The Effect of Impact Angle on Knee Tolerance to Rigid Impacts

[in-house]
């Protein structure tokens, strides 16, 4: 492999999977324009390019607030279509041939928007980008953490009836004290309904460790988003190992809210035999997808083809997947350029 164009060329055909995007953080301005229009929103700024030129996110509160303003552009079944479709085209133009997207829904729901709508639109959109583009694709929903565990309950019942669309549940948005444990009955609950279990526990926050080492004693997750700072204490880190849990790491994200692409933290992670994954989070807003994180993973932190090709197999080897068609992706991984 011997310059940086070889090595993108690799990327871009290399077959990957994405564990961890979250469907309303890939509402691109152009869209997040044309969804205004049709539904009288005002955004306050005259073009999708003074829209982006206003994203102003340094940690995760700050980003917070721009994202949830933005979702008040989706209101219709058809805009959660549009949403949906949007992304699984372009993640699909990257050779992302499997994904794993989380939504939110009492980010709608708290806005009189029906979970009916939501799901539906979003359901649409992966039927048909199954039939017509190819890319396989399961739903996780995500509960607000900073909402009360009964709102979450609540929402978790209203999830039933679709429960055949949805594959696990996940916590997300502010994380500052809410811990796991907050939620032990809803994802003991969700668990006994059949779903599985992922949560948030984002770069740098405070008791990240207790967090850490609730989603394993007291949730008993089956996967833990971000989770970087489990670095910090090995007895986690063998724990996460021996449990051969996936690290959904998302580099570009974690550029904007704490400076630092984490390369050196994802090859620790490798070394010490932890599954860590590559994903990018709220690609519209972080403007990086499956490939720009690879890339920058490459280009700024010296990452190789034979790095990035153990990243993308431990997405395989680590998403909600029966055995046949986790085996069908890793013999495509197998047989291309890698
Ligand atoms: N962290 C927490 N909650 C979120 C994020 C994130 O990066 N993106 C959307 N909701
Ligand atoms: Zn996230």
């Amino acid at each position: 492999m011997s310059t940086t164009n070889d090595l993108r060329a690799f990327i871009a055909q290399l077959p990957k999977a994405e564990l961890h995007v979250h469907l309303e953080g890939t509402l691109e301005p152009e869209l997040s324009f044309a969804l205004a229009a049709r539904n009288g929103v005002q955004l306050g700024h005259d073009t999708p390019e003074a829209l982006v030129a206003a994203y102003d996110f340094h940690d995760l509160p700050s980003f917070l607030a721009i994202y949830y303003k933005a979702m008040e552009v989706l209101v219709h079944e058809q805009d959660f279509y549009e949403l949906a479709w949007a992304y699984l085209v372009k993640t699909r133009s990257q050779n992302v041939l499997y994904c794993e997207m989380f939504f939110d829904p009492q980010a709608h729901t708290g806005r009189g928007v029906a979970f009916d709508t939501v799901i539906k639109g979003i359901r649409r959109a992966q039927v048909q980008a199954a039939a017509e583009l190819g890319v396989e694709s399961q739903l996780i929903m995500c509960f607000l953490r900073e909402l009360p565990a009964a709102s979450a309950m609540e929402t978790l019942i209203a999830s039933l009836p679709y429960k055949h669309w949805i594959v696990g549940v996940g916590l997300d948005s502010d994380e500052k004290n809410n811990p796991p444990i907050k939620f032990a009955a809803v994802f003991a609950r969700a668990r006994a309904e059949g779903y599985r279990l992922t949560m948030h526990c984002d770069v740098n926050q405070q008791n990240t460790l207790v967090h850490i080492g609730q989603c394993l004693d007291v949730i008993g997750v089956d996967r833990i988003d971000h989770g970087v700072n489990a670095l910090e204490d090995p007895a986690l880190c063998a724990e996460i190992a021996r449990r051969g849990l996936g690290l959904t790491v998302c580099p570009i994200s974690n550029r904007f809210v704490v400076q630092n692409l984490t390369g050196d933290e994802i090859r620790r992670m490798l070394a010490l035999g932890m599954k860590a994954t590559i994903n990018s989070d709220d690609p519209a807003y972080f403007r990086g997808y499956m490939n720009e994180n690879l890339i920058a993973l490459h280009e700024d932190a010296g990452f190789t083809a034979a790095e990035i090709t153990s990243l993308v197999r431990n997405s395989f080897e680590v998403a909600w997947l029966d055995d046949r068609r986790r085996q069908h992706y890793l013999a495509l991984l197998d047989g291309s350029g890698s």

While the number of deaths from vehicle accidents is declining, probably because of mandatory seat belt laws and air bags, a high frequency of lower extremity injuries from frontal crashes still occurs. For the years 1979-1995 the National Accident Sampling System (NASS) indicates that knee injuries (AIS 1-4) occur in approximately 10% of cases. Patella and femur fractures are the most frequent knee injuries. Current literature suggests that knee fractures occur in seated cadavers for knee impact forces of 7.3 to 21.0 kN. Experimental data shown in a study by Melvin et al. (1975) further suggests that fracture tolerance of the knee may be reduced for an impact directed obliquely to the axis of the femur. The current study hypothesized that the patella is more vulnerable to fracture from an oblique versus an axial impact (directed along the femoral axis), and that the fracture pattern would vary with impact direction.